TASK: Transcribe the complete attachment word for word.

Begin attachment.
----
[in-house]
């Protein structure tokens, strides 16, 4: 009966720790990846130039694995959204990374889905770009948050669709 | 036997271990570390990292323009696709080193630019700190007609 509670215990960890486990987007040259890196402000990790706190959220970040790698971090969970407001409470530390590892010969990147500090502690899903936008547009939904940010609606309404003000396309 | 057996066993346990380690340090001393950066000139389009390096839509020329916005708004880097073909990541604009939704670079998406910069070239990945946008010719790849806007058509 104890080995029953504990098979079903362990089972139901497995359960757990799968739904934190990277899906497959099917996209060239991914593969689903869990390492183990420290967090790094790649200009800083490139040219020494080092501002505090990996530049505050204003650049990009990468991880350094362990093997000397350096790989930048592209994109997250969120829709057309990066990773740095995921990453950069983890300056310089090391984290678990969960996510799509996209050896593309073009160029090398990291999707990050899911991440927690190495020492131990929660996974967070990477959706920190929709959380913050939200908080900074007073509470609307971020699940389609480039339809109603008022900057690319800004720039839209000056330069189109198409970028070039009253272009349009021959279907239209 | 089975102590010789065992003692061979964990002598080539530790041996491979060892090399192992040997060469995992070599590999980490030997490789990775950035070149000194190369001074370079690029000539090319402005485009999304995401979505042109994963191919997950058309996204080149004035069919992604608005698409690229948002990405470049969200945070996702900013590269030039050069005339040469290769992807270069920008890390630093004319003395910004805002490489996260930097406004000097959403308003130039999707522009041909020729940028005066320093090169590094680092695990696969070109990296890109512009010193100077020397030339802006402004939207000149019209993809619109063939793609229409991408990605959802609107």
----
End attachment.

[in-house]
């Protein structure tokens, strides 16, 4: 009966720790990846130039694995959204990374889905770009948050669709 | 036997271990570390990292323009696709080193630019700190007609 509670215990960890486990987007040259890196402000990790706190959220970040790698971090969970407001409470530390590892010969990147500090502690899903936008547009939904940010609606309404003000396309 | 057996066993346990380690340090001393950066000139389009390096839509020329916005708004880097073909990541604009939704670079998406910069070239990945946008010719790849806007058509 104890080995029953504990098979079903362990089972139901497995359960757990799968739904934190990277899906497959099917996209060239991914593969689903869990390492183990420290967090790094790649200009800083490139040219020494080092501002505090990996530049505050204003650049990009990468991880350094362990093997000397350096790989930048592209994109997250969120829709057309990066990773740095995921990453950069983890300056310089090391984290678990969960996510799509996209050896593309073009160029090398990291999707990050899911991440927690190495020492131990929660996974967070990477959706920190929709959380913050939200908080900074007073509470609307971020699940389609480039339809109603008022900057690319800004720039839209000056330069189109198409970028070039009253272009349009021959279907239209 | 089975102590010789065992003692061979964990002598080539530790041996491979060892090399192992040997060469995992070599590999980490030997490789990775950035070149000194190369001074370079690029000539090319402005485009999304995401979505042109994963191919997950058309996204080149004035069919992604608005698409690229948002990405470049969200945070996702900013590269030039050069005339040469290769992807270069920008890390630093004319003395910004805002490489996260930097406004000097959403308003130039999707522009041909020729940028005066320093090169590094680092695990696969070109990296890109512009010193100077020397030339802006402004939207000149019209993809619109063939793609229409991408990605959802609107």